Early last year, when the Italian curator Milovan Farronato found out that he’d been nominated for the plum job of overseeing his country’s pavilion at the 2019 Venice Biennale, he was surprised. “I’ve never really had an institutional profile,” says Farronato, who’s made his name curating ephemeral exhibitions and festivals in out-of-the-way spots. What didn’t surprise him was that he had won the subsequent competition, beating out nine other nominees. “I thought I did a good job on my proposal,” he says with a shrug and a wry smile.
Based in London, Farronato, 45, is used to going his own way. As the director of the Fiorucci Art Trust, for which he and the founder, Nicoletta Fiorucci, conceived the annual Volcano Extravaganza, a summer artistic gathering held on the volcanic island of Stromboli, Farronato has earned a devoted fan base of artists, among them Camille Henrot, Runa Islam, and Eddie Peake. His plans for the biennale exhibition, titled “Neither Nor,” evince a typically diverse blend of aesthetic, philosophical, and political influences—not to mention his trademark flair for the theatrical. Preparations have been complicated, especially because Chiara Fumai, one of the three artists Farronato chose for the show, committed suicide in 2017.
Fumai was a close friend of Farronato’s, and the two had worked together on a large-scale mural that will be built posthumously for the biennale, following Fumai’s plans. An extension of her acclaimed performance work—in which she was visited by multiple personalities, most of them radical and marginal—the piece explores aspects of occultism and hermeticism. One important influence on the exhibit is an essay by Italo Calvino called “The Challenge to the Labyrinth.” “It explains that, in life, narratives are contorted and twisted,” Farronato says. “The exit from a labyrinth is actually the entrance to another labyrinth.” He is turning the pavilion building itself into a giant maze, so that viewers can lose themselves among works by Fumai and the two other Italian artists. One is Enrico David, also based in London, whose sculptures and paintings explore the human form in ways that veer between the abstract and the animalistic; the other is Liliana Moro, who is known, mostly within Italy, for her conceptual installations and sound pieces.
“Not everyone will like everything, and that is normal!” Farronato says, referring to the big, mainstream crowds at the biennale. “But I believe the project is very precise in its references and intentions, while remaining open to interpretations. I always like the idea of finding a third direction. Not going right, not going left, but finding a different way.” That outlook clearly applies to many aspects of Farronato’s life, including his personal style. Even at extravagant art world dinners, where the dress code is all over the place, Farronato stands out for his full makeup, long brown hair, outfits mixing designer looks with cutoff shorts or a vintage boa, and just a hint of a five-o’clock shadow. “I try to be as fluid as possible,” he says. “For example, I like high heels because they make me taller and slimmer. Why should I avoid them?”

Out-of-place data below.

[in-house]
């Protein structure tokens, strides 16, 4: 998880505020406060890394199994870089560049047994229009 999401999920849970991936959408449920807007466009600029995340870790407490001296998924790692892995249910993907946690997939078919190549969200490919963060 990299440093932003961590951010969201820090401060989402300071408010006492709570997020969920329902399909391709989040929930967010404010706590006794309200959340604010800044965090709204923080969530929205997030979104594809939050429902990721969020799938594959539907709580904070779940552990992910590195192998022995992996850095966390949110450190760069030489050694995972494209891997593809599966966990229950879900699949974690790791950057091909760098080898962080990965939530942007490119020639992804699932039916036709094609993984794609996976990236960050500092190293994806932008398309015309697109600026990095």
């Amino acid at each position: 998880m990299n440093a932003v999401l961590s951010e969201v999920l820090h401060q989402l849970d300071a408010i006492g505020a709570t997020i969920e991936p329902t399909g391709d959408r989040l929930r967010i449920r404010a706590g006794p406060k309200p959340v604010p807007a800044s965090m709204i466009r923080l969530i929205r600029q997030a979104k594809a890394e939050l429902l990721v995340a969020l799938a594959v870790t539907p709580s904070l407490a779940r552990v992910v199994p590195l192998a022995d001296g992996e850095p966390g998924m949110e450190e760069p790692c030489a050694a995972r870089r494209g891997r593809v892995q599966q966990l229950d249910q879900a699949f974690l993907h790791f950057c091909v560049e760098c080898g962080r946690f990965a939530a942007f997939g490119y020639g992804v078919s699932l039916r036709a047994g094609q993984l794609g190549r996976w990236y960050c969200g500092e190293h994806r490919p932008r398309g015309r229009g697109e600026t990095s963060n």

Farronato says he has rarely faced overt discrimination for his appearance, even in his small, traditional hometown, near Piacenza. He does remember getting in trouble once as a young boy, when his schoolteacher called his mother because he was applying makeup on his classmates—using glue. “I guess I wanted everyone to be more wild,” he explains. Later, he took charge of his own classroom, teaching contemporary art history in the fashion design department at Iuav University of Venice, where the art-fashion interplay became a source of inspiration. Today, Farronato singles out Gucci and Osman as two favorite labels. “They are completely different, but I can like them at the same time,” he says, since they allow him to mix “sporty and extravagant and ordinary” aspects of himself “without exposing or exaggerating one side.”
A few people, inevitably, don’t really get it. Just after Farronato’s biennale appointment, an Italian politician named Elena Donazzan wondered on Facebook whether Farronato shouldn’t be curating the Venice Carnival instead. Farronato maintained a dignified silence while Donazzan got slammed in the press and on social media, where Farronato’s former students rallied to defend him.
The artist Paulina Olowska, who, with Farronato, created a roving symposium called the Mycorial Theatre (it usually begins with a group mushroom hunt), recently cast him in a shoot for the art issue of Polish Vogue; Farronato is a disheveled but glamorous matron who plays volleyball and scales a fence in impossibly high heels. Olowska says there’s a unique kind of fearlessness to him and his work: “For so many years we’ve had these fixed rules: The artist makes the work, the curator shows it, the collector buys it; but Milovan is mixing everything up.”
When I ask Farronato to name a piece that has had an especially strong impact on him, he singles out a 2016 performance on the slopes of the volcano on Stromboli. One afternoon, the Portuguese artist Joana Escoval led about 50 people along a trail that went past an installation of her sculptures and ended at a small house, where a party was planned. Midway through the walk, however, the artist suddenly veered off into the woods. Unsure of what to do, some people continued ahead, but at least half the group followed Escoval. Farronato was among them, of course. “In the vegetation we lost sight of the crater, so it was the first time I realized that Stromboli is not just a volcano,” he says. “And then, at some point, the sea disappeared too, so Stromboli was no longer an island.”